Patent Page: The Humble Spark Plug

Find out more about the spark plug which was invented by Edmond Berger in 1839 according to several different sources.

| April/May 2020

 

Spark-Plug
Gottlob Honold’s 1914 patent for a “sparking device” more closely resembles the spark plug as we know it. First patented in Germany in 1902, it featured an electro-magnetic coil (b) which pulled up the center terminal (c), breaking the ground with the spark plug body (e) to produce a spark.

Given the spark plug’s critical role in the successful development and proliferation of the internal combustion engine, it’s interesting how little we appear to know about the details of precisely who invented the spark plug, and when.

According to several sources, the first spark plug was invented by Edmond Berger in 1839. Little information exists to explain the why and how of Berger’s invention, which he apparently never patented. Further, we have to wonder exactly what his spark plug was designed for, as the internal combustion engine had yet to be invented when Berger is said to have crafted his invention.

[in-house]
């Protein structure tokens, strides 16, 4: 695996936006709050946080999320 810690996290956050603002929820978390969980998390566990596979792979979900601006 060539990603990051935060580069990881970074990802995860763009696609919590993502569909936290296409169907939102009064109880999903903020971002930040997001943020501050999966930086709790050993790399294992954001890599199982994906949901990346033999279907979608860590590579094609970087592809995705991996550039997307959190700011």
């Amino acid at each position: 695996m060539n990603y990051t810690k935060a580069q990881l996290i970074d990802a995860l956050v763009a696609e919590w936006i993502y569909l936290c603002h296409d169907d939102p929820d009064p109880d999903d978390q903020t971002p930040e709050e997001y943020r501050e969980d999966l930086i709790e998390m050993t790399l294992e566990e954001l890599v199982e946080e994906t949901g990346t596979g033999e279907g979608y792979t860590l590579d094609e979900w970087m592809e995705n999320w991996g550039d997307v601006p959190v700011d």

The need for a relatively simple, reliable device to ignite the compressed fuel/air charge in an internal combustion manifested itself greatly as the internal combustion engine took hold first in industry, and then as a power source for personal transportation. Etienne Lenoir, the inventor of one of the very first internal combustion engines, in 1858, patented an electric ignition in 1860, and is therefore sometimes credited with inventing the spark plug.

Many early engines used flame ignition to ignite the fuel/air charge. Battery and low-tension magneto ignition systems with make-and-break igniters further improved gas engine tuning and reliability, but there were limits to how it worked, especially as engine speeds increased in automotive applications. Igniter ignitions required constant attention, and the need to create a more reliable method for ignition became increasingly important.



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